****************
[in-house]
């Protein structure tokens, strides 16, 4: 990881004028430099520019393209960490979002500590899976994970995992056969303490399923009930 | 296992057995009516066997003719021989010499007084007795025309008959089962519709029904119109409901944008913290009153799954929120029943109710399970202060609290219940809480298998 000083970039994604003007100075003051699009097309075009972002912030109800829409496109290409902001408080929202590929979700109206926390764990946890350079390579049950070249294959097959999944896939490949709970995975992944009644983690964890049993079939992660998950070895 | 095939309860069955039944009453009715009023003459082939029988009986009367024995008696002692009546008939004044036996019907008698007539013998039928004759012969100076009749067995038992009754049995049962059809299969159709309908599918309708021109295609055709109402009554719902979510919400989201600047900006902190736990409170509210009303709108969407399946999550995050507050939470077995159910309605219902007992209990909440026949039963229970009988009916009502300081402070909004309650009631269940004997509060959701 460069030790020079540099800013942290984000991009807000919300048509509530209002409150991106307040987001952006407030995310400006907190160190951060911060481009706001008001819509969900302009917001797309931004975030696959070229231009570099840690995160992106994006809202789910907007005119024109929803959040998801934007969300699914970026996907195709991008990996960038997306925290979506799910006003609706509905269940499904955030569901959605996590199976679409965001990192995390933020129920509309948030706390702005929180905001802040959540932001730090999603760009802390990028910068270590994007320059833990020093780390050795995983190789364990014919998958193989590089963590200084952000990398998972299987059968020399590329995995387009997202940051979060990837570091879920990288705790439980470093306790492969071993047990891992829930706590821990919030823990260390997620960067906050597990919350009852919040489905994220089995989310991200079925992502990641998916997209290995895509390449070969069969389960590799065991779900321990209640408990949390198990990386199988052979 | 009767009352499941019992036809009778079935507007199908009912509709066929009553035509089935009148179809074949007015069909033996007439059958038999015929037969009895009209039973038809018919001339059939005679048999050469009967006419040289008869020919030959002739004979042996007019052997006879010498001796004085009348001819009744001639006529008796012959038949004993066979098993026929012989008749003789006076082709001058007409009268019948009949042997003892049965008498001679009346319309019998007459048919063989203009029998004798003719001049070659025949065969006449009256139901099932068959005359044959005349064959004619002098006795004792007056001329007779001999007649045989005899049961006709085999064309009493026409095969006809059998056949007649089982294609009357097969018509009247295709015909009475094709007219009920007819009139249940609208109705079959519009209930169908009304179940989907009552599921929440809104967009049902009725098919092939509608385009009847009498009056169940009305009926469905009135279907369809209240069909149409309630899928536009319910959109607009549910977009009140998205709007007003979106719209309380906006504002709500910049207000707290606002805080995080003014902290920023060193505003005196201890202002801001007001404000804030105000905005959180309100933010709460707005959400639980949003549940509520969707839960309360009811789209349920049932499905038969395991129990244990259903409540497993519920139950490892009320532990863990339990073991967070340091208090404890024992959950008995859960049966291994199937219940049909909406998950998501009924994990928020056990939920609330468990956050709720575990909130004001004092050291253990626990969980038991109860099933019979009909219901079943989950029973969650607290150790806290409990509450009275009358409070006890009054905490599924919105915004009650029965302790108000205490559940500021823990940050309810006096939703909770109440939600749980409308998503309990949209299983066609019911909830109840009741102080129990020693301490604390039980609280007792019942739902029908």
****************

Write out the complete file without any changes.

[in-house]
């Protein structure tokens, strides 16, 4: 990881004028430099520019393209960490979002500590899976994970995992056969303490399923009930 | 296992057995009516066997003719021989010499007084007795025309008959089962519709029904119109409901944008913290009153799954929120029943109710399970202060609290219940809480298998 000083970039994604003007100075003051699009097309075009972002912030109800829409496109290409902001408080929202590929979700109206926390764990946890350079390579049950070249294959097959999944896939490949709970995975992944009644983690964890049993079939992660998950070895 | 095939309860069955039944009453009715009023003459082939029988009986009367024995008696002692009546008939004044036996019907008698007539013998039928004759012969100076009749067995038992009754049995049962059809299969159709309908599918309708021109295609055709109402009554719902979510919400989201600047900006902190736990409170509210009303709108969407399946999550995050507050939470077995159910309605219902007992209990909440026949039963229970009988009916009502300081402070909004309650009631269940004997509060959701 460069030790020079540099800013942290984000991009807000919300048509509530209002409150991106307040987001952006407030995310400006907190160190951060911060481009706001008001819509969900302009917001797309931004975030696959070229231009570099840690995160992106994006809202789910907007005119024109929803959040998801934007969300699914970026996907195709991008990996960038997306925290979506799910006003609706509905269940499904955030569901959605996590199976679409965001990192995390933020129920509309948030706390702005929180905001802040959540932001730090999603760009802390990028910068270590994007320059833990020093780390050795995983190789364990014919998958193989590089963590200084952000990398998972299987059968020399590329995995387009997202940051979060990837570091879920990288705790439980470093306790492969071993047990891992829930706590821990919030823990260390997620960067906050597990919350009852919040489905994220089995989310991200079925992502990641998916997209290995895509390449070969069969389960590799065991779900321990209640408990949390198990990386199988052979 | 009767009352499941019992036809009778079935507007199908009912509709066929009553035509089935009148179809074949007015069909033996007439059958038999015929037969009895009209039973038809018919001339059939005679048999050469009967006419040289008869020919030959002739004979042996007019052997006879010498001796004085009348001819009744001639006529008796012959038949004993066979098993026929012989008749003789006076082709001058007409009268019948009949042997003892049965008498001679009346319309019998007459048919063989203009029998004798003719001049070659025949065969006449009256139901099932068959005359044959005349064959004619002098006795004792007056001329007779001999007649045989005899049961006709085999064309009493026409095969006809059998056949007649089982294609009357097969018509009247295709015909009475094709007219009920007819009139249940609208109705079959519009209930169908009304179940989907009552599921929440809104967009049902009725098919092939509608385009009847009498009056169940009305009926469905009135279907369809209240069909149409309630899928536009319910959109607009549910977009009140998205709007007003979106719209309380906006504002709500910049207000707290606002805080995080003014902290920023060193505003005196201890202002801001007001404000804030105000905005959180309100933010709460707005959400639980949003549940509520969707839960309360009811789209349920049932499905038969395991129990244990259903409540497993519920139950490892009320532990863990339990073991967070340091208090404890024992959950008995859960049966291994199937219940049909909406998950998501009924994990928020056990939920609330468990956050709720575990909130004001004092050291253990626990969980038991109860099933019979009909219901079943989950029973969650607290150790806290409990509450009275009358409070006890009054905490599924919105915004009650029965302790108000205490559940500021823990940050309810006096939703909770109440939600749980409308998503309990949209299983066609019911909830109840009741102080129990020693301490604390039980609280007792019942739902029908």